The benefits of cameras are clear as well, though: camera traps are designed to be sturdy and can withstand quite a bit of wear and tear. On top of that, cameras are better at not just observing but identifying wildlife — something that's becoming increasingly important in the field of biodiversity. "They can, for example, identify stripe patterns in mammals, so you know exactly which tiger you're looking at," Sebastian explains.

It's not the having, it’s the getting

Clearly, an important challenge to overcome is getting the data required to analyze biodiversity. “One way to do that is using LoRa, which is short for Long Range,” Sebastian says. “It’s a kind of battery-operated, low-power radio technology that connects recording devices to, for example, satellites for long-distance transmission. But its narrow bandwidth means you can’t send entire audio files.”

Still, there are ways to handle that too: “One solution is to use edge computing in the field: to process the recordings right there before transmitting only the relevant data, but that requires more energy, so then you’re looking at solar panels and the like to facilitate that.”

Two birds with one stone?

At Acorn, our primary goal has always been to empower smallholder farmers to build climate resilience, improve their livelihoods, and increase their financial security. Agroforestry and access to the voluntary carbon market are our chosen approach, but these have other benefits as well: increased biodiversity is one of them. As Sebastian summarizes: “Acorn’s methodology can realize more than just carbon sequestration. It can contribute to more biodiversity when it comes to fauna as well as flora.”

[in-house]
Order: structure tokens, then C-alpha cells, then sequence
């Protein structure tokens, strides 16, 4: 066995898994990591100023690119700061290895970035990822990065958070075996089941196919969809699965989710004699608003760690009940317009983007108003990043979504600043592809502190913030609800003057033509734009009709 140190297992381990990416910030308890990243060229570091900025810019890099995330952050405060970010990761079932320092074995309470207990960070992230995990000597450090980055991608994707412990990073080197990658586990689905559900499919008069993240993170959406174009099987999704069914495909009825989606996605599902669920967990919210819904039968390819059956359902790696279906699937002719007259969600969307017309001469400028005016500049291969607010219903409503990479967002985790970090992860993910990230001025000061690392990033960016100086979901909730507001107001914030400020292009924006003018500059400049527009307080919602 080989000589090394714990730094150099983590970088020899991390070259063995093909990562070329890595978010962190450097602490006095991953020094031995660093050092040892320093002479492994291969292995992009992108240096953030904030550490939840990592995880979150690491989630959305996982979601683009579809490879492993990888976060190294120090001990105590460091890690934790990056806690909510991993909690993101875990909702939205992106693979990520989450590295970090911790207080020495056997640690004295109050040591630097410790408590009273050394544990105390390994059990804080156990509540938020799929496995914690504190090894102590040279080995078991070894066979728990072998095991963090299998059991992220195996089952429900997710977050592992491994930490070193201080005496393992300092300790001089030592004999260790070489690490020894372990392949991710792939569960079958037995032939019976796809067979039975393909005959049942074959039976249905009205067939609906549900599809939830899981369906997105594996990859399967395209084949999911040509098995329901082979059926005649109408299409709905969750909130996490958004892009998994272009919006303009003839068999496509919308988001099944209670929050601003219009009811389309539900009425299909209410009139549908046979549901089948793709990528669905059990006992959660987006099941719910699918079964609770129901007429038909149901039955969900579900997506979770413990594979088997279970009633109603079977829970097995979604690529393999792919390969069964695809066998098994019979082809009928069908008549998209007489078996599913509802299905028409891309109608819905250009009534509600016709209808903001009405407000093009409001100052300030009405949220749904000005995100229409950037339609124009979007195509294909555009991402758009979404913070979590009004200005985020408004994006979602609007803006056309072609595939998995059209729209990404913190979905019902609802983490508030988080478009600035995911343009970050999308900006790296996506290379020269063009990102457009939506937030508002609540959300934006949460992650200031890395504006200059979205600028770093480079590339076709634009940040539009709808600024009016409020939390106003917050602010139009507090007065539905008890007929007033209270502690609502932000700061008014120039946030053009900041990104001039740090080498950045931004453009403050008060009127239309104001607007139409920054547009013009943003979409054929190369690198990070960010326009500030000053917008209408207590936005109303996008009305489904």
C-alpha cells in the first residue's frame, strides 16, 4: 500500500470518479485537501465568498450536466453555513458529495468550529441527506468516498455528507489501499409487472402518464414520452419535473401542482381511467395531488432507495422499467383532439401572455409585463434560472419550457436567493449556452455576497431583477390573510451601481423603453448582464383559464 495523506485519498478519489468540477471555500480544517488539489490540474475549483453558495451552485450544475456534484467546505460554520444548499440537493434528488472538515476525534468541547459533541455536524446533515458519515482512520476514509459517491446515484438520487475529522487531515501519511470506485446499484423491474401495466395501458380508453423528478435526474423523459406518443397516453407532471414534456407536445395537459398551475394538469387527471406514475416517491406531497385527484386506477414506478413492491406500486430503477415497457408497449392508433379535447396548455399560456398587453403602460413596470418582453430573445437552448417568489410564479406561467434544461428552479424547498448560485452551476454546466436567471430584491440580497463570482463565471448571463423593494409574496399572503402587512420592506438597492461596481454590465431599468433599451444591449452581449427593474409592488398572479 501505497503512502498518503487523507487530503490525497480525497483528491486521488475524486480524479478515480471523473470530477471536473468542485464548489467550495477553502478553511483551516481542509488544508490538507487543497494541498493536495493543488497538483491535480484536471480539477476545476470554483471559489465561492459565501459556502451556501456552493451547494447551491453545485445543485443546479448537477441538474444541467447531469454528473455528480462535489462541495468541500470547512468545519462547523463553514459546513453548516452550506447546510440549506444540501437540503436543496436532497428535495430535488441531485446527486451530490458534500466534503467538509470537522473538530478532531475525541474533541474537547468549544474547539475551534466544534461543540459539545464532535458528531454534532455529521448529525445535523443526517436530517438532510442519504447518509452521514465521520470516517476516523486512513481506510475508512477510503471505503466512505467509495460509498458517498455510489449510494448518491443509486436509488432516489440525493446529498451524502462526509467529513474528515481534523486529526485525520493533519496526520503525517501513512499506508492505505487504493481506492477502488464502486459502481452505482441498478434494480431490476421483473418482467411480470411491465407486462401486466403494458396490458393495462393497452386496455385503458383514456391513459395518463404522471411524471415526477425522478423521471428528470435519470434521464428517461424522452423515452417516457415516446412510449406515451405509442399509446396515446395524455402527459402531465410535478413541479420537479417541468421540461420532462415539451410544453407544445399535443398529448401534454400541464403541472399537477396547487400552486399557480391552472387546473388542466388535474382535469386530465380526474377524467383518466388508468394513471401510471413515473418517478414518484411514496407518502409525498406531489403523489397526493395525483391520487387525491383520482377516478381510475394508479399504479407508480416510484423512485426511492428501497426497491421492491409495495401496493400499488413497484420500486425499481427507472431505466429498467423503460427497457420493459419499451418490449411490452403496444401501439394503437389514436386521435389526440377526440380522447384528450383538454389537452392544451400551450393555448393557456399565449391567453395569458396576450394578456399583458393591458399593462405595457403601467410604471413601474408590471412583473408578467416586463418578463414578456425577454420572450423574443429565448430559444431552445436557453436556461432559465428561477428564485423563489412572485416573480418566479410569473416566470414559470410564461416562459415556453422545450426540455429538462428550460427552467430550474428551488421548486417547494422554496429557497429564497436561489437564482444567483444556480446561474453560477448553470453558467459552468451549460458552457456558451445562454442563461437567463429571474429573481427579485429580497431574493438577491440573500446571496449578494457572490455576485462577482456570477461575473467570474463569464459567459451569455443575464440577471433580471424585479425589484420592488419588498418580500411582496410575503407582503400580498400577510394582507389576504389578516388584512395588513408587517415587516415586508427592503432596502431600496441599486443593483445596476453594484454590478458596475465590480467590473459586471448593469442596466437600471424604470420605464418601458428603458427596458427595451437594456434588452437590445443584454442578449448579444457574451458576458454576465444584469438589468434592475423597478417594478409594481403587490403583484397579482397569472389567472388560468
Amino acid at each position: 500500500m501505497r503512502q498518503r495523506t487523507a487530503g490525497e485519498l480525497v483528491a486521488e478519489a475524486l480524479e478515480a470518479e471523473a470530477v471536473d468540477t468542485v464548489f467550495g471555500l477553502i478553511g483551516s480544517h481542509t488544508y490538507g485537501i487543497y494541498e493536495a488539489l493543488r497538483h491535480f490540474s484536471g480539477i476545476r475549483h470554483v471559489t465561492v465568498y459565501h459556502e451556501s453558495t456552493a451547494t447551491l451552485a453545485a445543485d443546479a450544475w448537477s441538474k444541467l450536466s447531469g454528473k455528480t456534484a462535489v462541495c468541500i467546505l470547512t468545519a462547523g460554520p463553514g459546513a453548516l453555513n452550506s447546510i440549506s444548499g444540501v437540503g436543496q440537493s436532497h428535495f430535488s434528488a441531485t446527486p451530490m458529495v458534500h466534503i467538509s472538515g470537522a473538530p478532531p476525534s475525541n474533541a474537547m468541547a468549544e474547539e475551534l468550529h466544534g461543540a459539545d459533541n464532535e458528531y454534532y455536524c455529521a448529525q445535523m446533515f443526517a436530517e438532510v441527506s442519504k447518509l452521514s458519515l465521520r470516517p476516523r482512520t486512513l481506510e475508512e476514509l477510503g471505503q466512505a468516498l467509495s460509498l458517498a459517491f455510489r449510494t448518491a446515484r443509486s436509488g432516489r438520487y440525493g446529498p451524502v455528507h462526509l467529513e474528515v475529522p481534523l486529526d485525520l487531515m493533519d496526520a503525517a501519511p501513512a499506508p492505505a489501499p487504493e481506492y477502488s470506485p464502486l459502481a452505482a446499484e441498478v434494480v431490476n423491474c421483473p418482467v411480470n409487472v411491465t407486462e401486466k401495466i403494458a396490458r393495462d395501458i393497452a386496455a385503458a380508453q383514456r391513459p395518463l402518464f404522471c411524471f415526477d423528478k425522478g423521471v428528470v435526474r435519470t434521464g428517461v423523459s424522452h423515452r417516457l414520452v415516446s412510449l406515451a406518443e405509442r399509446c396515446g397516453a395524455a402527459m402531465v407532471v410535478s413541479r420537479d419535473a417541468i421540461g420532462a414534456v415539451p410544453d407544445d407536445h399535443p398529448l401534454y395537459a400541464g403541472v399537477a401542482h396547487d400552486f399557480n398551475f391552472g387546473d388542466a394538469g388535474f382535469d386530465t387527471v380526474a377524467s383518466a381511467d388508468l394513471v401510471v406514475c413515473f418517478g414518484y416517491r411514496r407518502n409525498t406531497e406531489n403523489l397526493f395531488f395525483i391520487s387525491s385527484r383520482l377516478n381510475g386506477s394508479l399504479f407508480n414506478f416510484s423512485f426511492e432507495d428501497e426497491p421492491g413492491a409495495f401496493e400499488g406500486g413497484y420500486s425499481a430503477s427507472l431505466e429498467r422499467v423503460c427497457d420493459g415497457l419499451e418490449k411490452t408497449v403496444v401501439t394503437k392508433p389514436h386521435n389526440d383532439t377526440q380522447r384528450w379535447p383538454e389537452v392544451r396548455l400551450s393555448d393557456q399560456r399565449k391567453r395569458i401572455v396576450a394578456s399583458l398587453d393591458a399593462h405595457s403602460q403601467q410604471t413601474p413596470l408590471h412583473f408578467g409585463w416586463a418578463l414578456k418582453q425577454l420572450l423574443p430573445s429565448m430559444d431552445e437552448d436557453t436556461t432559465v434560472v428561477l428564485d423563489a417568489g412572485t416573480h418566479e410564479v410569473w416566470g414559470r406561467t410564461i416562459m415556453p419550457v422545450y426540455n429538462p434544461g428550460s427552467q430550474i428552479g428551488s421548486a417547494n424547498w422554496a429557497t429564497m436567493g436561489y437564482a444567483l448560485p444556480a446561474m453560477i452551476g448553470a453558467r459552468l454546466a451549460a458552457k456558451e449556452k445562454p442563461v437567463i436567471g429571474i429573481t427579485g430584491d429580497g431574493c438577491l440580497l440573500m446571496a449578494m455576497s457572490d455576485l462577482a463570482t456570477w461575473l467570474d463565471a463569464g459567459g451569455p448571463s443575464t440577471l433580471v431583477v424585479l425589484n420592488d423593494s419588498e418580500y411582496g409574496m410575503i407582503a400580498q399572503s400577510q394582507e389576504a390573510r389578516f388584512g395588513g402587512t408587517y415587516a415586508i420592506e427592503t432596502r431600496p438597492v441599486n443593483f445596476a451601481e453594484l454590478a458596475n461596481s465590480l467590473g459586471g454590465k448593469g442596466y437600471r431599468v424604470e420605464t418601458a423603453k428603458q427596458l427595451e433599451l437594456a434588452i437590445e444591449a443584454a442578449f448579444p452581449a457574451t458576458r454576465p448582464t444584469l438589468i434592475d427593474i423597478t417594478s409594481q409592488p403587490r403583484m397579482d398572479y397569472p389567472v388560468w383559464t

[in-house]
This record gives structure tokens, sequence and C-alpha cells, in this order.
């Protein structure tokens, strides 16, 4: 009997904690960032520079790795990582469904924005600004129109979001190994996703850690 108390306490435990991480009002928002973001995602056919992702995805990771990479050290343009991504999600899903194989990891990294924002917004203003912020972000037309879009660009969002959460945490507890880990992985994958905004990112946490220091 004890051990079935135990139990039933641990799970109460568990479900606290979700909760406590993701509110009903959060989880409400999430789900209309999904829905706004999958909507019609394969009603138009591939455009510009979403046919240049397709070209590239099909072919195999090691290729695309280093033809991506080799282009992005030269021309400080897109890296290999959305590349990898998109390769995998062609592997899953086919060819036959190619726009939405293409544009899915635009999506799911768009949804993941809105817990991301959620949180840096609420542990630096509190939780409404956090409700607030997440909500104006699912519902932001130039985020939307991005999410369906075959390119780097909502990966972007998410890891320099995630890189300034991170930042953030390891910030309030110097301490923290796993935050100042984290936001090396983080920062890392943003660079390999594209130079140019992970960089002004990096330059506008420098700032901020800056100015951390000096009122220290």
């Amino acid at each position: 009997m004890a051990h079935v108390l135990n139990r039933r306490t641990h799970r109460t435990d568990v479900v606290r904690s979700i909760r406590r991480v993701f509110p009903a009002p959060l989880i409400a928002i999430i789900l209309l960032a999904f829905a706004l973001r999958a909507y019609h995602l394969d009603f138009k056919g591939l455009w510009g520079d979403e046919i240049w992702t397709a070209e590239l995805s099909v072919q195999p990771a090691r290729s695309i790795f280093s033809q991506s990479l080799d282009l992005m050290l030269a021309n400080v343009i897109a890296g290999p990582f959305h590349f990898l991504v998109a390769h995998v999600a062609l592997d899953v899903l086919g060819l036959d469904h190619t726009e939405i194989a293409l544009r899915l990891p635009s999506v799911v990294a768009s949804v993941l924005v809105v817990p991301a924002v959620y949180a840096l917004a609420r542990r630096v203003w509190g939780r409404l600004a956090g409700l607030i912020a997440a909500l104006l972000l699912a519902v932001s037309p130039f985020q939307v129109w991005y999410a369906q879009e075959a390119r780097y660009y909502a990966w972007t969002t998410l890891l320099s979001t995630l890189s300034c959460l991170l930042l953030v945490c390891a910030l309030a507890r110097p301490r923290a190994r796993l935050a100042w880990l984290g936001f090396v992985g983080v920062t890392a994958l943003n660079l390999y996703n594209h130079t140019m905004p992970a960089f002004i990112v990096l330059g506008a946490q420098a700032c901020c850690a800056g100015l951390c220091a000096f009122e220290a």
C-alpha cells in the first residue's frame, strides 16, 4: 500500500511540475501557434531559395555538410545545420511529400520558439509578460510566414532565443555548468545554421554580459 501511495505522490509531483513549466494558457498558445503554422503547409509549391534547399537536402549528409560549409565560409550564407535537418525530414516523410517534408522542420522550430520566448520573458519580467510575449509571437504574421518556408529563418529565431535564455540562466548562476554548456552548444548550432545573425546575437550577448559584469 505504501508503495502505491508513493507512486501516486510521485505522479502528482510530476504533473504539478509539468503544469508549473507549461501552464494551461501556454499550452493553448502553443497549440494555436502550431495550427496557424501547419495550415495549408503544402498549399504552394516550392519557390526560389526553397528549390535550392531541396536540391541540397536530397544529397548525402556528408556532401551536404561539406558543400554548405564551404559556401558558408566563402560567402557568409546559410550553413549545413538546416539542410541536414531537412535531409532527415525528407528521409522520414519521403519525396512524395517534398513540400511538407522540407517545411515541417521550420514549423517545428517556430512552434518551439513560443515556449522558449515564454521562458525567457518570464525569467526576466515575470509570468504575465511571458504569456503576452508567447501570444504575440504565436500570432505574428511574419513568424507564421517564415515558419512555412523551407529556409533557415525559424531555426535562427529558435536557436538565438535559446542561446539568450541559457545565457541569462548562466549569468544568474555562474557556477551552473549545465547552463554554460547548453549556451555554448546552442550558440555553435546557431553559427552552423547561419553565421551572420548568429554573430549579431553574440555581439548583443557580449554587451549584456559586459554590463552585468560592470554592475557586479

That's why, together with Wageningen University & Research, Acorn is developing a plan to take different areas (agroforestry plots ranging in maturity, as well as non-agroforestry plots and natural forests as a baseline) in which to set camera traps for one month of the year. Repeating this for multiple years should yield valuable data, and even provide the opportunity to test LoRa in some places to see whether its application is practical.

After all, our planet’s ecosystem is meant to be rich and varied and thrives through differentiation. When our activities help foster biodiversity in threatened ecoregions, and our technological methodology enables us to objectively measure the results, we’re not hitting two birds with one stone: we’re bringing two birds to one biome.

About Acorn

We help support smallholder farmers in developing countries transition to agroforestry. Together with local partners, we facilitate the funding and training needed by farmers to start their agroforestry transition. Transforming the sequestered CO2 through agroforestry into Carbon Removal Units (CRUs), we offer carbon credits to responsible corporates to help them reach their climate goals. The growth of the trees is measured with satellite imagery, AI, and LiDAR, and certified by ICROA-accredited Plan Vivo.

With 80% of the sales revenue going directly to the farmers, it creates an additional income stream and helps them adopt a more climate-resilient way of farming that improves food security, biodiversity, and financial independence.

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Sebastian Paolini van HelfterenRemote Sensing SpecialistLinkedIn